There's a good sea-faring epic hidden inside Ron Howard's adaptation of Nathaniel Philbrick's non-fiction book about the true-life shipwreck that inspired Herman Melville's Moby Dick. (And yes, I have just used three possessives in one sentence.) It's a shame that Mr. Howard can't find it, though to be honest the device in Charles Leavitt's script would require a more adventurous director to pull off: the sorry adventure of the Nantucket whaling ship Essex is told, a quarter of a century later, as a flashback by the sole living survivor of the shipwreck to the writer. It's a distancing effect that pulls the viewer away regularly, deadening and dampening the attempt at big-screen spectacle, replacing it with a literary conceit that puts the tale at one remove.
Distressingly enough, these are the best bits of the film - Ben Whishaw as Melville and Brendan Gleeson as the aged Thomas Nickerson give heft, depth and life to the concept, while the rousing sea epic lacks charismatic performances to carry it through (neither Chris Hemsworth as the slighted veteran first mate nor Benjamin Walker as the inexperienced blue-blood captain are passionate enough to pull off their characters). Returning from his previous collaboration with the director in Rush, ace cinematographer Anthony Dod Mantle can't make up for the somnolent back-and-forth rhythm with his liquid, turquoise and golden-hued set-ups; there is simply no rousing sense of adventure, just a series of episodic paint-by-numbers sequences suggesting that Mr. Howard, a decent if unimaginative director at his best, is way out of his depth in a film that doesn't play to his strengths.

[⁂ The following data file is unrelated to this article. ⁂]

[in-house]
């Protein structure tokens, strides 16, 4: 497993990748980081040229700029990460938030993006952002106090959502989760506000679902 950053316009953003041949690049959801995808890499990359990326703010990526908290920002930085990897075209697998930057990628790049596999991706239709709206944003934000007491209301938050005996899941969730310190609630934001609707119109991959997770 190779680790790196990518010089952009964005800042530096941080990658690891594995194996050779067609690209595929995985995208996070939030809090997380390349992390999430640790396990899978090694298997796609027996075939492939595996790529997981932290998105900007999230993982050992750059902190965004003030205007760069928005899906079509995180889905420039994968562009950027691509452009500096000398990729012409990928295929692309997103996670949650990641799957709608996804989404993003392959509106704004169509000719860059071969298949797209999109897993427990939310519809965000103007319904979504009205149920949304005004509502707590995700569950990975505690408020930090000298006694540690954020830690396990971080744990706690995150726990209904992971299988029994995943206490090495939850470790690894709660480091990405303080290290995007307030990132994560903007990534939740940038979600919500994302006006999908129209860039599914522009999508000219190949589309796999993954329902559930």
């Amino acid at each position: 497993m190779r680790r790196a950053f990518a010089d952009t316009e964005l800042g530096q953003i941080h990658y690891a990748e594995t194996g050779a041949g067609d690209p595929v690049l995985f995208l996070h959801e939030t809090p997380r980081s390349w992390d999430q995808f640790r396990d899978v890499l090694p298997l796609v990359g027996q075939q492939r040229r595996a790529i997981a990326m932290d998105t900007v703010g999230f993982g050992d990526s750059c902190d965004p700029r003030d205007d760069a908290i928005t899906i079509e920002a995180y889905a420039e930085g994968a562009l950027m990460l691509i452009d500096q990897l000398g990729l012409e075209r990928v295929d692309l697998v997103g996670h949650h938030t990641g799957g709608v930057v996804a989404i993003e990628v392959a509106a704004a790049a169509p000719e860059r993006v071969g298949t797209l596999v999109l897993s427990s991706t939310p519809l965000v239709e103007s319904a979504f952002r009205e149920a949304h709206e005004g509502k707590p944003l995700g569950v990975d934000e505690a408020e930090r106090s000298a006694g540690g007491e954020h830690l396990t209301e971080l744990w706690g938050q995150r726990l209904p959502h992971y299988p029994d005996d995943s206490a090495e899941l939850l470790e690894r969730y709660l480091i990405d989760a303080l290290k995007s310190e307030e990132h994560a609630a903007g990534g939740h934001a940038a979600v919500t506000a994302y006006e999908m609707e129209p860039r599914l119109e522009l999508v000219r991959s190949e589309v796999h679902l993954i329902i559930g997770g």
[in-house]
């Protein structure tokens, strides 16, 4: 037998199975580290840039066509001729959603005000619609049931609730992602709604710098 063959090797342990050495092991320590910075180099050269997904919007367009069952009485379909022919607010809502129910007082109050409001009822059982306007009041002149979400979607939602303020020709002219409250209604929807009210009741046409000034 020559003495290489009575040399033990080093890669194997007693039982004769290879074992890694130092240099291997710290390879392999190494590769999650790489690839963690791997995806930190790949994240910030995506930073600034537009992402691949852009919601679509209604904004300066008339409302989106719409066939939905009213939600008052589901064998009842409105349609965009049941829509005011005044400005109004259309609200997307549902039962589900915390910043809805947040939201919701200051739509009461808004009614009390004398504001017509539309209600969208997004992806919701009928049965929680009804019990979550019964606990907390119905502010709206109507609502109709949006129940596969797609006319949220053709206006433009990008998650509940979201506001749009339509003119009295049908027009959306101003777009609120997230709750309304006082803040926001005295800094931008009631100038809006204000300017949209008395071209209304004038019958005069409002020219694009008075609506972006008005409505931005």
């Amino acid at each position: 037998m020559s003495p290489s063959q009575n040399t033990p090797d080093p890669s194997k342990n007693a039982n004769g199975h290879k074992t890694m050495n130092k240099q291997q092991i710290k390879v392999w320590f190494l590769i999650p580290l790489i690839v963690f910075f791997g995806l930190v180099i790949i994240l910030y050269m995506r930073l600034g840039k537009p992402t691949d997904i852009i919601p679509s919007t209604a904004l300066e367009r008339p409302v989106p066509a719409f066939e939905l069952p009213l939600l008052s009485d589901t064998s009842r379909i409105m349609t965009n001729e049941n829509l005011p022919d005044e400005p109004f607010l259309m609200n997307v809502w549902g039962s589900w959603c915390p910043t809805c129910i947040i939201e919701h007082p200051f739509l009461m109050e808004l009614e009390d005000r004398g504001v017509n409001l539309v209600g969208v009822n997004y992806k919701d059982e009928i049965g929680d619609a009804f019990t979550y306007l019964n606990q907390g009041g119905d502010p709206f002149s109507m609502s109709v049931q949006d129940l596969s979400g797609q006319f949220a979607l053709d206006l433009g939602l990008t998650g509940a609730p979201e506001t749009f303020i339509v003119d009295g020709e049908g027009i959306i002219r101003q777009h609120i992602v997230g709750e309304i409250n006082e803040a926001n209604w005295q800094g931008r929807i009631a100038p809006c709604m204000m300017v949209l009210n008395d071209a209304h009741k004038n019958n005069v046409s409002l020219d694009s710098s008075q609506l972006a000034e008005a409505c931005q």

IN THE HEART OF THE SEA
USA, Australia, Spain, 2015, 122 minutes
Starring Chris Hemsworth, Benjamin Walker, Cillian Murphy, Tom Holland, Jordi Mollá, Ben Whishaw, Brendan Gleeson
Directed by Ron Howard; screenplay by Charles Leavitt; based on a story by Mr. Leavitt, Rick Jaffa and Amanda Silver, and on the book In the Heart of the Sea by Nathaniel Philbrick; cinematographer Anthony Dod Mantle; music by Roque Baños; production designer Mark Tildesley; costume designer Julian Day; film editors Mike Hill and Dan Hanley; visual effects supervisor Jody Johnson; produced by Paula Weinstein, Joe Roth, Will Ward, Brian Grazer and Mr. Howard, for Warner Bros. Pictures, Cott Productions, Enelmar Productions, Roth Films, Spring Creek Productions and Imagine Entertainment, in association with Village Roadshow Pictures, Ratpac-Dune Entertainment and Kia Jam Media
Screened December 1st 2015, NOS Colombo IMAX, Lisbon